Can I Be Fired for Sick Days Due to my Chronic illness

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Can I Be Fired for Sick Days Due to Fibromyalgia and ME/CFS?

Know What the Laws Protect-And What They Don’t

I’ve missed a lot of work due to fibromyalgia and chronic fatigue syndrome.  Can I be fired for missing too many days even though my employer knows I’m chronically ill? In the U.S., you have several laws protecting your ability to keep working in spite of chronic illness.

The Family Medical Leave Act (FMLA) and the Americans with Disabilities Act (ADA) are federal laws, so they apply across the country. Individual state laws may apply, as well. You should also know what, if any, policies your employer has regarding excessive sick time and disciplinary action.

Suffering from Severe or Chronic Fibromyalgia

f you are unfortunate enough to have been categorized as either a severe or chronic sufferer of the condition then you may find it more difficult to carry out normal day to day tasks such as housework, looking after children or holding down a job of work.

If this is the case then your doctor will have probably forwarded you to a consultant who may be able to help with a pain management regime. These pain management plans are designed to help you the sufferer cope with the pain and also the loss of mobility that this pain may also bring about. As we have said before Fibromyalgia is a condition that has no cure so each of the symptoms are looked at in turn to try and best judge how to deal with them.

 

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Continuing to Work if You Have Fibromyalgia

When many sufferers first discover they have Fibromyalgia (and this is normally long before it is diagnosed by their doctor) they experience a variety of symptoms such as pain, headaches and fatigue which can cause them to have time off work. When this is the case it is important to consult your doctor as soon as possible in order that he may attempt to treat the pain.

Sufferers of Fibromyalgia can continue to work but must embark on a program of pain management and also work out a daily regime that suits both them and their symptoms. It is important for example to rest when you can and not to overwork yourself. Not only does this lead to stress but stress can then trigger what is known as a ‘flare up’.

The FMLA

Even though it’s a federal law, the FMLA only covers certain businesses. You and your workplace are covered if all three of these obligations are satisfied:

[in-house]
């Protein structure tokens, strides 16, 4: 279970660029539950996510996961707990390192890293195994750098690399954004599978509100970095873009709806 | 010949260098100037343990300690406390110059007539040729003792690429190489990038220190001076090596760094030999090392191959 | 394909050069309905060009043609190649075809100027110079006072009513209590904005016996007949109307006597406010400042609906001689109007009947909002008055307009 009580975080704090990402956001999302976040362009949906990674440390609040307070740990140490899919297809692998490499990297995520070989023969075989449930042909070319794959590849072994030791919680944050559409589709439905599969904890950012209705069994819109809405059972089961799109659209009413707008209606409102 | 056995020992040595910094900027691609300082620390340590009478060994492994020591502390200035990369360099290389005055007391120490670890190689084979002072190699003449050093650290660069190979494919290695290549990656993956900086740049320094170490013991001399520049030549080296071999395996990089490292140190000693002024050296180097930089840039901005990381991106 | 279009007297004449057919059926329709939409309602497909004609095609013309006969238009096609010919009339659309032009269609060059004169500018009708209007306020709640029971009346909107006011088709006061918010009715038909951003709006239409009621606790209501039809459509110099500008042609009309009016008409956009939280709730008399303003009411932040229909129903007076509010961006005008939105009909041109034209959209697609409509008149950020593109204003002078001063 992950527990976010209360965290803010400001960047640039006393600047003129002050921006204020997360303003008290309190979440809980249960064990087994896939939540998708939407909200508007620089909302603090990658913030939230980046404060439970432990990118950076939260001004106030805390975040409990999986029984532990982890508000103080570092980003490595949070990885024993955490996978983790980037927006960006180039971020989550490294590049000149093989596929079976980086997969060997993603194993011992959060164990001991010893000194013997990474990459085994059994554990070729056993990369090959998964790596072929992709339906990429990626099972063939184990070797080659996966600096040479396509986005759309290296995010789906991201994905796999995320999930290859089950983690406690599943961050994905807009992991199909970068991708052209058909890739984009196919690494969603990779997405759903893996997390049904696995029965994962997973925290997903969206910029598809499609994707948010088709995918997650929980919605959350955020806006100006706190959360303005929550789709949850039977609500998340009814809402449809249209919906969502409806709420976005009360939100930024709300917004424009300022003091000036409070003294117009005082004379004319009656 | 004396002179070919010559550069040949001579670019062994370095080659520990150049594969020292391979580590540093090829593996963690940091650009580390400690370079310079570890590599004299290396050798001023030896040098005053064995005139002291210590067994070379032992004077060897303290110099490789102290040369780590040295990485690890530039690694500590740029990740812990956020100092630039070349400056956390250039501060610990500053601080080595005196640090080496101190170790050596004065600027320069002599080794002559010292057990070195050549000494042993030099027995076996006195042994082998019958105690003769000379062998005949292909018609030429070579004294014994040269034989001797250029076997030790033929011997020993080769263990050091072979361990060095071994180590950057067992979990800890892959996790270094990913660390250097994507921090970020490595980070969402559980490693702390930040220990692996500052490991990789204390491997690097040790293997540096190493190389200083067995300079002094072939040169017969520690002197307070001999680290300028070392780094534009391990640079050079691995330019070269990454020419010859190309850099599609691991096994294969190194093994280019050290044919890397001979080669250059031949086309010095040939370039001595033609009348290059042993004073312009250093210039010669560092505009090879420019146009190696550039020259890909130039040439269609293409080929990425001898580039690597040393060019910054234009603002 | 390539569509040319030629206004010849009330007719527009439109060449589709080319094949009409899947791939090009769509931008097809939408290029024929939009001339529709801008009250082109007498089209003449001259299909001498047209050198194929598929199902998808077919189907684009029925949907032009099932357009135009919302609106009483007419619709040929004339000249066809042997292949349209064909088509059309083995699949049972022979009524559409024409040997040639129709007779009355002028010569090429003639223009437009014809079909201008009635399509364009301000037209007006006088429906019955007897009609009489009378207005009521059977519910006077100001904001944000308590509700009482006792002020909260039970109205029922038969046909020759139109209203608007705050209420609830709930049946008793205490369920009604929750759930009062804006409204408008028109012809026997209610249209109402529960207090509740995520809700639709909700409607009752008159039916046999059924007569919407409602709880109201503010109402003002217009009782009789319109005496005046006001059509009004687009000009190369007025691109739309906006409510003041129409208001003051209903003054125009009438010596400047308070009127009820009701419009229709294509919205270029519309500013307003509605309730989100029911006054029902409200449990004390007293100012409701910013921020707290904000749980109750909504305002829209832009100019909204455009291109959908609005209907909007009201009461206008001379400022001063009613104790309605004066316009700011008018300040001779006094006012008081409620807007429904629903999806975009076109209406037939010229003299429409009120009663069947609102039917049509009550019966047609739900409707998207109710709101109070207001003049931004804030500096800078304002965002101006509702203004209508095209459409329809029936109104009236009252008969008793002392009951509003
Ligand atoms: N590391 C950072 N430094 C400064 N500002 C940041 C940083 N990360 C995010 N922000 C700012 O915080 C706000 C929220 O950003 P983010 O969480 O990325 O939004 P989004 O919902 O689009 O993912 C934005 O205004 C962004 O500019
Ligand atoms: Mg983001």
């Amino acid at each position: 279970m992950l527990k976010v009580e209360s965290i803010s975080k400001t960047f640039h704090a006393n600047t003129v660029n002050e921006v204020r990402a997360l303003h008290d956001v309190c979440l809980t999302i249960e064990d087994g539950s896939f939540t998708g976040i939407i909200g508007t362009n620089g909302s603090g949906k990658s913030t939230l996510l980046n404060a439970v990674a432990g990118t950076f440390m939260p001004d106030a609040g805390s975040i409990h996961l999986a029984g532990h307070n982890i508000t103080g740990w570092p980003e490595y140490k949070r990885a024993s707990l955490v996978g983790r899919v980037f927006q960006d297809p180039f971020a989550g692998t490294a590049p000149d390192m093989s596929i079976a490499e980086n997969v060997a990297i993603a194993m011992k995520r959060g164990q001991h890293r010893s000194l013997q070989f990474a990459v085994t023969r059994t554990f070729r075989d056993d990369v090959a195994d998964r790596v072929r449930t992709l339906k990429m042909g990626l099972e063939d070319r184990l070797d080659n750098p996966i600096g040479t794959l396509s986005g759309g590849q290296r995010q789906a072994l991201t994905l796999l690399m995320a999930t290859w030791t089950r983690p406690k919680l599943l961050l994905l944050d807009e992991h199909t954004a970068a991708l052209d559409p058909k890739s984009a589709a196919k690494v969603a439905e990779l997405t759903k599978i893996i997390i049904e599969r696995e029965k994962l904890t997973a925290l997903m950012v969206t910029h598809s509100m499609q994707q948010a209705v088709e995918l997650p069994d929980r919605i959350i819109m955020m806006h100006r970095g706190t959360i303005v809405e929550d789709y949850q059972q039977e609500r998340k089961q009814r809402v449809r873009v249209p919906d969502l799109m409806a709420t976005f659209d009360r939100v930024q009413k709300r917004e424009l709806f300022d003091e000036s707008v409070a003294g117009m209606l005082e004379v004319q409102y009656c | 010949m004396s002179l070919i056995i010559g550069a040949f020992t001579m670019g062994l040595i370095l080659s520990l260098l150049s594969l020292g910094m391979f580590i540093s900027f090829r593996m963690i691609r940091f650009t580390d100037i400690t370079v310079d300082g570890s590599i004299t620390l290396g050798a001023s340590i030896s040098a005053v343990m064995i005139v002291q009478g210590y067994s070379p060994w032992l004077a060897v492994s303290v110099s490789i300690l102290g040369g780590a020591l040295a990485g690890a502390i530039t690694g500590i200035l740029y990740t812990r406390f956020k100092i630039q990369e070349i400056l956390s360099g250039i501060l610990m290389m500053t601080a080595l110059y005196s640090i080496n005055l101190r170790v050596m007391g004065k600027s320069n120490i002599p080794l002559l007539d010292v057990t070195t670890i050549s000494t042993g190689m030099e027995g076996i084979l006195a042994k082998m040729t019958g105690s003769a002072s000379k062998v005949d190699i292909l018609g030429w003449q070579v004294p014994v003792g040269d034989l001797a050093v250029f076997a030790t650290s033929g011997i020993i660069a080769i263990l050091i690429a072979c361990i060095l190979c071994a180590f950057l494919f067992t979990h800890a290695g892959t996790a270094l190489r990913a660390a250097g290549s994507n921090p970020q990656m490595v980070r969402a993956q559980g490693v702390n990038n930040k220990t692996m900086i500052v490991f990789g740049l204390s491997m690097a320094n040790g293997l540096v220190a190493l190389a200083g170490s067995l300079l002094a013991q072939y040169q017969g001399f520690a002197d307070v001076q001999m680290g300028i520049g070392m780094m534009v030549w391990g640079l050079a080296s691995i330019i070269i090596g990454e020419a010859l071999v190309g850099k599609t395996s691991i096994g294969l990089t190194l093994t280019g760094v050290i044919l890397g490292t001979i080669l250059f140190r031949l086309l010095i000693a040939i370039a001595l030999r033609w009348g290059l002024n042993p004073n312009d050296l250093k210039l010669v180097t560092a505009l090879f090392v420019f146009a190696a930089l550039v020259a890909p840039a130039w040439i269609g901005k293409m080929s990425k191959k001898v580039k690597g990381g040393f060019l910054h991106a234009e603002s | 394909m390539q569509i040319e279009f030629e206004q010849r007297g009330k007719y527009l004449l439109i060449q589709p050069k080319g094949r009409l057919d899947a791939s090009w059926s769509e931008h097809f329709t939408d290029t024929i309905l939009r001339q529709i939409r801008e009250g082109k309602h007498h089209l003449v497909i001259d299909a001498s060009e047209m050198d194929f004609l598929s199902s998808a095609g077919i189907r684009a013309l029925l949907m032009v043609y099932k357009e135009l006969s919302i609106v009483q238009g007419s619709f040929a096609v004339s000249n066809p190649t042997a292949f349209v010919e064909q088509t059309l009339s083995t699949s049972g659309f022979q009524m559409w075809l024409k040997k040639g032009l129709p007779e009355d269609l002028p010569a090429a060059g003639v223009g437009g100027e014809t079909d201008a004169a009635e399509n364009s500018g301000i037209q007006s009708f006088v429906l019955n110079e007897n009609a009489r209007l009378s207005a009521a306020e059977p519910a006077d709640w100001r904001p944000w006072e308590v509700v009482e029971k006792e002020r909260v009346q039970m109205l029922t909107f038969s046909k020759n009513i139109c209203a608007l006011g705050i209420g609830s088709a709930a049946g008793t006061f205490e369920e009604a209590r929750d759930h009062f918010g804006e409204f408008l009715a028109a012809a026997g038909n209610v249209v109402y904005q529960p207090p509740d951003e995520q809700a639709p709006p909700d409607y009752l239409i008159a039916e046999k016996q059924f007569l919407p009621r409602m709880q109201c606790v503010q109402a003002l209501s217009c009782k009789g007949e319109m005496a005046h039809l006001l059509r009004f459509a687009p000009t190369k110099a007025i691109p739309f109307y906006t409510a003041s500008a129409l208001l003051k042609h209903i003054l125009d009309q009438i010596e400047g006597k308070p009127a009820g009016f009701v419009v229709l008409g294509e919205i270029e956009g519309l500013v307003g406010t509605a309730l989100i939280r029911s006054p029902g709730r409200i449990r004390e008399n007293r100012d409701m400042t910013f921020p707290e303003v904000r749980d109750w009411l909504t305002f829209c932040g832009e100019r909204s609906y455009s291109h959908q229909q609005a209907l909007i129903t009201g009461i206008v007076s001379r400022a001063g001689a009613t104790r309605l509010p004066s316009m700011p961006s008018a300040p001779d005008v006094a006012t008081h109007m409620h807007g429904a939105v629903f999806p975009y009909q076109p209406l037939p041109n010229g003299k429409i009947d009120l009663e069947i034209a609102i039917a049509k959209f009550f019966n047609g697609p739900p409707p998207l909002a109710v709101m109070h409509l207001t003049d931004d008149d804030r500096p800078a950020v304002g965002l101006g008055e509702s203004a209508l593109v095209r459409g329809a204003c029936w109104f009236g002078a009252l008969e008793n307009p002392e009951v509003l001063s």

• >>You’ve worked there for at least a year
  • >>You’ve put in at least 1,250 hours in the past year
  • >>Your employer has 50 or more employers within a 75-mile radius

Intermittent leave

In addition to prolonged leaves of absence, such as maternity leave, the FMLA allows you to take what’s called intermittent leave for a serious health problem. That’s what your sporadic sick days would fall under, as long as they’re related to your chronic conditions. Is your health problem legally considered “serious”? Along with pregnancy, hospitalization, or conditions requiring long-term care, the Department of Labor considers an illness serious if it’s a chronic condition that causes periods of incapacity.

Your employer is required to allow you up to 12 total weeks a year of leave, which averages out to five missed days per month. However, the company isn’t required to pay you for any of this (beyond what sick time you may have.) That 12 weeks is your total leave, not just intermittent, so if you take 8 weeks maternity leave, that only leaves you 4 weeks (20 intermittent days) for the rest of the year.

Talk to Your Boss

If you have been diagnosed as a Fibromyalgia sufferer it is a worthwhile Endeavour speaking to your supervisor, team leader or indeed managing director. He or she should be aware of your condition and the effects it can have, especially if they are likely to cause you to have time off work.

It is important not to worry about speaking to someone in the workplace about your condition; most employers will be happy to help and it also allows them to compensate for drops in the work load if you have to take time off work unexpectedly.

The ADA

The legal definition of “disabled,” for the purposes of the ADA, is having a physical or mental condition that substantially limits a major life activity (i.e., walking, talking, and learning.) Any business with at least 15 employees has to abide by the ADA’s requirement of reasonable accommodations for disabled employees, as long as you’re able to perform the essential functions of the job. For example, when I was in college restaurant policy, I worked as a waitress.

The restaurant policy

The restaurant policy said I had to carry everything by hand instead of on a tray. When I developed carpal tunnel disorder and could no longer grip multiple things in one hand, my manager got small trays for me. I also got extra breaks so I could rest and stretch my arms and changed shifts so I didn’t work on back-to-back days.

The accommodations worked. If they hadn’t, I could have been let go. For fibromyalgia and chronic fatigue syndrome, reasonable accommodation may include things like getting written instructions instead of verbal (because of cognitive dysfunction,) a stool for tasks that are generally done standing or moving the workspace to a quieter location.

Allowing you necessary sick time is part of reasonable accommodation, but only the point that you can still perform the essential functions of the job.

 

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References:

  • Can I Be Fired for Sick Days Due to Fibromyalgia and ME/CFS? Know What the Laws Protect–And What They Don’t By Adrienne Dellwo via Verywell Health

More Resources

Here’s more information on the FMLA and ADA:

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